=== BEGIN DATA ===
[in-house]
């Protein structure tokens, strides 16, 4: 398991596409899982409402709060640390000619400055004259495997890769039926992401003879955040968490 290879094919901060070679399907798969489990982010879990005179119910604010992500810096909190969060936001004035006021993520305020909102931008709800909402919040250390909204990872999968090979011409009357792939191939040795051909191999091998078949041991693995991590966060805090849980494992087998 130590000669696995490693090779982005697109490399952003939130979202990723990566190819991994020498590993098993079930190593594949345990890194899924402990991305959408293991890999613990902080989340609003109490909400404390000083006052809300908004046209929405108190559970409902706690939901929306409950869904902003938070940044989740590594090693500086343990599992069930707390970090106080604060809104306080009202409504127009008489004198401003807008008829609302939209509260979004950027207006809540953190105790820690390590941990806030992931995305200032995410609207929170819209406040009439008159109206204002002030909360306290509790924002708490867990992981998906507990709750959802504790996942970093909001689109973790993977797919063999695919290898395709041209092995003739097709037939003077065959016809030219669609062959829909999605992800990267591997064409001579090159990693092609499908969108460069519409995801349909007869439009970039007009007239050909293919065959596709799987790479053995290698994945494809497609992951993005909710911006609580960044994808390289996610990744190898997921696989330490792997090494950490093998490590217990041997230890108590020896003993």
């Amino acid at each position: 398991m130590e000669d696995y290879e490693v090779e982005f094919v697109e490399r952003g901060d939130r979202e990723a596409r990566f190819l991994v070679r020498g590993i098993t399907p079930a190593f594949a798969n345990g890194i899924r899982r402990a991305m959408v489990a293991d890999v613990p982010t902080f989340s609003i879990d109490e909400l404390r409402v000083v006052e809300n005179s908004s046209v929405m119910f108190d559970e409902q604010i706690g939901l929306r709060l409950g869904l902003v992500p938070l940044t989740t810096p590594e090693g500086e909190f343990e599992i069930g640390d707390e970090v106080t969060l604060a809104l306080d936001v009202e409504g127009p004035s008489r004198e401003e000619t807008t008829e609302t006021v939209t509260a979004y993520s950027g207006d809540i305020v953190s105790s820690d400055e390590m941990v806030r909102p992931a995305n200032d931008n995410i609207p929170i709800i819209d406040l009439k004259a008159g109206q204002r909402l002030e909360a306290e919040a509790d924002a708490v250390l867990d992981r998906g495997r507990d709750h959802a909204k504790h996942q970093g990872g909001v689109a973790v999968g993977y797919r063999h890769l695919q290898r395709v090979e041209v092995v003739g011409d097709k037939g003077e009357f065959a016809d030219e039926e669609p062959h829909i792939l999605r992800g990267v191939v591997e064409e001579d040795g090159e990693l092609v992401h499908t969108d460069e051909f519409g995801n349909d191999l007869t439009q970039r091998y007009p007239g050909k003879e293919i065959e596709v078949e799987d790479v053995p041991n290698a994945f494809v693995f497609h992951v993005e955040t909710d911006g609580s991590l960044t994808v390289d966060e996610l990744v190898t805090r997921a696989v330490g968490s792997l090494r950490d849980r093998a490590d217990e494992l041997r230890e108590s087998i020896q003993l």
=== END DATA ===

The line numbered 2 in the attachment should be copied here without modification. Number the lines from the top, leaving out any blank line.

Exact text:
């Protein structure tokens, strides 16, 4: 398991596409899982409402709060640390000619400055004259495997890769039926992401003879955040968490 290879094919901060070679399907798969489990982010879990005179119910604010992500810096909190969060936001004035006021993520305020909102931008709800909402919040250390909204990872999968090979011409009357792939191939040795051909191999091998078949041991693995991590966060805090849980494992087998 130590000669696995490693090779982005697109490399952003939130979202990723990566190819991994020498590993098993079930190593594949345990890194899924402990991305959408293991890999613990902080989340609003109490909400404390000083006052809300908004046209929405108190559970409902706690939901929306409950869904902003938070940044989740590594090693500086343990599992069930707390970090106080604060809104306080009202409504127009008489004198401003807008008829609302939209509260979004950027207006809540953190105790820690390590941990806030992931995305200032995410609207929170819209406040009439008159109206204002002030909360306290509790924002708490867990992981998906507990709750959802504790996942970093909001689109973790993977797919063999695919290898395709041209092995003739097709037939003077065959016809030219669609062959829909999605992800990267591997064409001579090159990693092609499908969108460069519409995801349909007869439009970039007009007239050909293919065959596709799987790479053995290698994945494809497609992951993005909710911006609580960044994808390289996610990744190898997921696989330490792997090494950490093998490590217990041997230890108590020896003993």